Redated from 12-23-2009.
Philosophy is a massive enterprise that happens almost entirely in writing. The most important of that writing happens in academic books and papers.
But online repositories usually charge outrageous amounts, $15-$30, for academic papers, which may be as short as 5-15 pages! This is prohibitively expensive for the independent researcher.
So today I’m going to share my tips on how to get these papers for free.
Get some library cards. Most libraries subscribe to many online journal databases like JSTOR. Check the libraries around you to see which databases they subscribe to. My rural library back in Minnesota where I grew up subscribes to a better set of databases than the L.A. Public Library! (But the San Francisco or New York public libraries are better.) Get some library cards, visit their websites, punch in your number, and presto! – you now have access to thousands of papers from the comfort of your own home.
Check the author’s home page. Many, many philosophers publish full or pre-print versions of their papers on their university or personal websites. Some examples: William Lane Craig, Keith DeRose, Nicholas Everitt.
Visit a nearby university. Visit the main research library of a local university, sit down at a computer, and do a Google Scholar search for the papers you want. Since the university probably subscribes to many of the databases that Google Scholar links to, you’ll be able to download them to your flash drive directly. Some universities will even modify the Google Scholar results page with extra links to find the papers you want in their own databases. You don’t even need to be a student of that university or even have a library card! Just walk into the building, sit down, and download to your hearts content. This is the single biggest tip I have. When I figured out I could do this, it massively increased the number of articles I had access to.
Check for anthologies on Google Books. Search Google Books to see if the paper you want has been reprinted in an anthology that has been scanned by Google Books. The whole book won’t be viewable, but if you’re lucky then all the pages of the particular article you want will be viewable. You can even download the pages containing the article you want with Google Book Downloader or similar tools.
Check for downloadable anthologies on the web. Use Library.nu and AvaxHome and Library Genesis, some of the most amazing sites on the web. Here you will find tens of thousands of incredible academic books for you to download. If you already know the paper you want appears in an anthology, that anthology may be available on one of these sites.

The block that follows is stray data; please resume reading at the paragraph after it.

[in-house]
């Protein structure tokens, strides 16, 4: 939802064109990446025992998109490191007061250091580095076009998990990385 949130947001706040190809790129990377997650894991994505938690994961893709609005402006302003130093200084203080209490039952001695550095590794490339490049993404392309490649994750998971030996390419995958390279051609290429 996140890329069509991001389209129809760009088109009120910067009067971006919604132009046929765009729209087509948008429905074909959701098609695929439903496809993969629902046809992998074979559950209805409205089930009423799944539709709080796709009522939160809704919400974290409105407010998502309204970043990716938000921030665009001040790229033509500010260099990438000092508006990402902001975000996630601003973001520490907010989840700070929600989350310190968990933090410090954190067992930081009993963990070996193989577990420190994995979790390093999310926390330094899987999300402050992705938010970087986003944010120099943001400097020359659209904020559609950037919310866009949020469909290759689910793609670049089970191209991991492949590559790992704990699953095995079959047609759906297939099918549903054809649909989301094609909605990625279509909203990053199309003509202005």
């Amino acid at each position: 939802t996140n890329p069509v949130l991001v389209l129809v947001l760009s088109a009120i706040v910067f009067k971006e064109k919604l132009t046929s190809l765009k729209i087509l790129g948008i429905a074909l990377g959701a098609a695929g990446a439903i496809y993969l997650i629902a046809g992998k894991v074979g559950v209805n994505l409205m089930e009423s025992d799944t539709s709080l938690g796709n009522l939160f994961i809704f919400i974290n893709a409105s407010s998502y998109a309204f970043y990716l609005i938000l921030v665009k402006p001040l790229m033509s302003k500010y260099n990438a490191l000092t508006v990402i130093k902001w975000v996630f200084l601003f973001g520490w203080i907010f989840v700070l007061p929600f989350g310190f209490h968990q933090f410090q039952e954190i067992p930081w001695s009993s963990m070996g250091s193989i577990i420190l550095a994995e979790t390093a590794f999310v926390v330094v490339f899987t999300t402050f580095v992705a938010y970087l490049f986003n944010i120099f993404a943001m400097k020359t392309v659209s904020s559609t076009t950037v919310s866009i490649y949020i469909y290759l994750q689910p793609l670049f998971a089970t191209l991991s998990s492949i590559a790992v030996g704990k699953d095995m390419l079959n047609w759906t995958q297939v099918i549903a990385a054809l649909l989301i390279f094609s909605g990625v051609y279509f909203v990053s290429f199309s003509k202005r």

Google search for phrases. For example, the Springerlink page for Peter Railton’s “Probability, explanation, and information” has a first-page preview of the article, but no full-text PDF unless you’re on a university campus. So I did a Google search for a random phrase from that first page – “discussions of both problems run the risk of degenerating” – and up popped a link to a full copy of the article that somebody had scanned!
Search Google for Conference Papers. Papers presented at conferences often do not appear in any journals, but sometimes they are available at a university website. You can search with the author name, some words from the title of the paper, and then use “site:edu” to restrict the search to university websites (ending in .edu). For example, here’s a search that finds a 2005 conference paper by Thomas Nagel on secular philosophy. (Thanks to Rob for this tip.)
Find an anthology at a library. You may be able to find an anthology containing the paper you want at a nearby library, or request it through interlibrary loan. If you can’t check the book out, you may be allowed to photocopy just the pages you want. If not, you’ll have to do your research on the paper while sitting in the library with the anthology.
Find the journal issue itself at a library. Call around to nearby libraries and ask if they have – or can request from storage – the exact journal issue in which the paper you want was originally published. You probably won’t be able to check it out, but you should be able to photocopy the pages you want while at the library, or at least do your research while sitting in the library.
Contact the author. If all these methods fail, I will sometimes email the author (check their university page) and say something like “I’m researching X lately and I’d like to read your paper “Blah Blah Blah Blah Blah Blah Blah,” but I don’t have access to it through any of my own resources. Is there any chance you’d be willing to send me a copy of it? I’d really love to read it. If not, I understand. Cheers!” I’ve gotten my hands on over a dozen papers this way, after all the above methods failed.
Use your friends. If you are friends will fellow researchers, they may have resources that you can’t find anywhere else. But don’t abuse the relationship. If you absolutely can’t find a particular paper you need to read, it might be better to buy it than to use your friend’s valuable time and resources in tracking it down. Personally, I have never used this method.
If all else fails… and you really need the article, you’ll have to pay for it. Use Google Scholar to find the online database that has a copy, then buy the individual article for whatever it costs – probably $15-$30. (But some databases, like Philosophy Compass, charge much less – more like iTunes for academic papers.) Otherwise, you might have to purchase the back issue of the journal itself that contains the article you need.